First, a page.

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The Intelligent REIT Investor. The Source for REIT Investment Strategies. Why REITs?. Real Estate Was the First Asset Class. Will Rogers said: “Buy land. They ain’t making any more of the stuff.”. What Type of Real Estate?.

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the intelligent reit investor

The Intelligent REIT Investor

The Source for REIT Investment Strategies

real estate was the first asset class
Real Estate Was the First Asset Class

Will Rogers said:

“Buy land. They ain’t making any more of the stuff.”

what type of real estate
What Type of Real Estate?

Today, there are 25 countries around the world that have adopted the REIT (or REIT-like) structure as a tax-efficient way for small investors to achieve the many benefits of owning an indirect interest in high-quality, well-located, and professionally-managed, income-producing real estate.

a world of new sectors
A World of New Sectors

Data Centers

Campus Housing

other new sectors
Other New Sectors



other new sectors1
Other New Sectors


Movie Theatres

other new sectors2
Other New Sectors


Single-Family Rentals

why play the game
Why Play the Game?

REITs provide excellent diversification by reducing risk without inhibiting returns. The more money you have to invest in REITs, the bigger your average position size should be, particularly if you are trying to achieve an optimally concentrated portfolio. I generally recommend that one should own between 10% to 20% in REITs and in some cases, depending on risk tolerances of course, 25% to 30% may seem reasonable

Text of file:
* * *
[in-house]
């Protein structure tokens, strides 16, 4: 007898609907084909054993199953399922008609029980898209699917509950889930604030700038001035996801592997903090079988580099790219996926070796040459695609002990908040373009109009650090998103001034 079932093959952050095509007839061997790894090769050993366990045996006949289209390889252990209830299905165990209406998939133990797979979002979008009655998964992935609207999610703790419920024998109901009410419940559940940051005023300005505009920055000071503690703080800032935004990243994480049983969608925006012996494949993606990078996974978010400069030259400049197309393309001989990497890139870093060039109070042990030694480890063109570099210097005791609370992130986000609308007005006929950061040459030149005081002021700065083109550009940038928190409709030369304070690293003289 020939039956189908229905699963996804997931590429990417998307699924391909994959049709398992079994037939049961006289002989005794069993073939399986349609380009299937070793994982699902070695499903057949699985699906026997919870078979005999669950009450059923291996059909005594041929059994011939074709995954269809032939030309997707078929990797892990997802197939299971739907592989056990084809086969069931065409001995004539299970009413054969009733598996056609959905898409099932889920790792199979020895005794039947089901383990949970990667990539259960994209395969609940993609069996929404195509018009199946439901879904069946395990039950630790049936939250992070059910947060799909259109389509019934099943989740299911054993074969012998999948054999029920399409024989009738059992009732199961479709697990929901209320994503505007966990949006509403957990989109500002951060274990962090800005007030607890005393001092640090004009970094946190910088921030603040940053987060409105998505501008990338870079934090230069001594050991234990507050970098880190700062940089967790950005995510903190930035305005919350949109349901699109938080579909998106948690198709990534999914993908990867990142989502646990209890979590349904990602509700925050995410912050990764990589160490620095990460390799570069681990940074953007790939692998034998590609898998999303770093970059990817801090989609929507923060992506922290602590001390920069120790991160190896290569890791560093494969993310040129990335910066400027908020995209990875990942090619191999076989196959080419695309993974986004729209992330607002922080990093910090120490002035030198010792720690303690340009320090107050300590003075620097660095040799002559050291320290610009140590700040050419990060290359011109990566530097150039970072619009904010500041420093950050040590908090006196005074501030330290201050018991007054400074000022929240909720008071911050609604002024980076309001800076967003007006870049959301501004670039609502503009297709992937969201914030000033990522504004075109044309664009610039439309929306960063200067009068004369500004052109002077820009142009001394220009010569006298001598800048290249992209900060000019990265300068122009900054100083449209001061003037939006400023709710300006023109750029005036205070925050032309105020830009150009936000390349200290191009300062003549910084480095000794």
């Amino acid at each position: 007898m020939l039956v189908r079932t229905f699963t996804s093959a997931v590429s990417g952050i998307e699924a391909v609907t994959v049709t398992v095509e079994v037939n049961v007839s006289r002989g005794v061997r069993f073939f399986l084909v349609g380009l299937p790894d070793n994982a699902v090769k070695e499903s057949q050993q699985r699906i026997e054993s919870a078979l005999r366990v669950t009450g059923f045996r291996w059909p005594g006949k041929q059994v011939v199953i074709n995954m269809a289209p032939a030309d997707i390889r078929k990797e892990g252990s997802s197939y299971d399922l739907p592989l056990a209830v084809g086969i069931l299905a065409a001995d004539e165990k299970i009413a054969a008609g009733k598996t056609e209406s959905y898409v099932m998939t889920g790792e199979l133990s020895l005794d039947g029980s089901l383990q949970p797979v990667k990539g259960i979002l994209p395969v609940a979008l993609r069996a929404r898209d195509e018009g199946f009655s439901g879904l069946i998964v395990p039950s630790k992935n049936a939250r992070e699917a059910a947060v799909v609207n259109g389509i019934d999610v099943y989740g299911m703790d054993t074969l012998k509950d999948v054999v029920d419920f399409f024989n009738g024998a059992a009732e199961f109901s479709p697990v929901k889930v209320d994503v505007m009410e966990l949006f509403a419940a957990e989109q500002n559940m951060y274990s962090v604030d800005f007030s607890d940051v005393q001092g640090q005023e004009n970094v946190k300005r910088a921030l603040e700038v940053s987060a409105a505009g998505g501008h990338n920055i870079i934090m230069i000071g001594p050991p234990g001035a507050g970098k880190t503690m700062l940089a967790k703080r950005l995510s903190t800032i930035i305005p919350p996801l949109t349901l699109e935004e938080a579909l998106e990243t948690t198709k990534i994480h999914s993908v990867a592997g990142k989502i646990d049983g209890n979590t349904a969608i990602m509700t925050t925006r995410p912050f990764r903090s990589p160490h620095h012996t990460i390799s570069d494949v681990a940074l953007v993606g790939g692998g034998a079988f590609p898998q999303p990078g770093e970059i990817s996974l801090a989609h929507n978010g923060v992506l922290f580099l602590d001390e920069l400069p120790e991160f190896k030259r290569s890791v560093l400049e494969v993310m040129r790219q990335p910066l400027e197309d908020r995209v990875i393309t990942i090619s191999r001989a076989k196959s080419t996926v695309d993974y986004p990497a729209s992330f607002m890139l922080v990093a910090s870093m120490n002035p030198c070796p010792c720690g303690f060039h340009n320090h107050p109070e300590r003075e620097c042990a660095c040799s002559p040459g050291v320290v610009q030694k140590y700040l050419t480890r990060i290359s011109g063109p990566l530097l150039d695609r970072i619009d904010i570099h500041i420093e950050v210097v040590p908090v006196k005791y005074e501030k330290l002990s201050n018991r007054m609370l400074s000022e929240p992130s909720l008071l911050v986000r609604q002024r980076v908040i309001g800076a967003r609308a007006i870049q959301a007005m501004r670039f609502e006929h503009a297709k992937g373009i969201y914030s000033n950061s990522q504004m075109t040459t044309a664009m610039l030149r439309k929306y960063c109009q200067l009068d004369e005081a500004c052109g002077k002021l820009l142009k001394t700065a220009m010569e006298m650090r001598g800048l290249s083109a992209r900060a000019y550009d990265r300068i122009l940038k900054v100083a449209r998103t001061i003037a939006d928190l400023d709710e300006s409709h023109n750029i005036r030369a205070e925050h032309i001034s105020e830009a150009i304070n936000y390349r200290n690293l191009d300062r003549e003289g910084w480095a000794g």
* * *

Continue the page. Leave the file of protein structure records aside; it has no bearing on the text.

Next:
By diversifying, you provide yourself with insurance that if one of your stocks blows up, it will not severely impact your egg's nest.


As a result of their liquidity, REITs have become the most efficient way for investors and investment managers across the globe to gain exposure to commercial real estate; an effective way for professional investment managers to manage their investment exposure to real estate; and a meaningful way to reduce the risk of illiquidity.


As the investor base for listed real estate has grown over the past decade, average daily dollar trading volume in the U.S. has soared – from about $100 million in 1994 to more than $4 billion today.


2013 was notable for the robust REIT IPO activity – topping off the year with a total of 16 REIT IPOs on the NYSE which raised over $4.4 billion.


REITs provide tax transparency, meaning that the REIT pays no corporate tax in exchange for paying out strong, consistent dividends. Rather, taxes are paid only at the individual shareholder level.

In addition, REITs provide operating transparency, meaning that listed REITs are registered and regulated by the Securities and Exchange Commission and adhere to high standards of corporate governance, financial reporting and information disclosure. They are also covered by a robust group of Wall Street and independent analysts.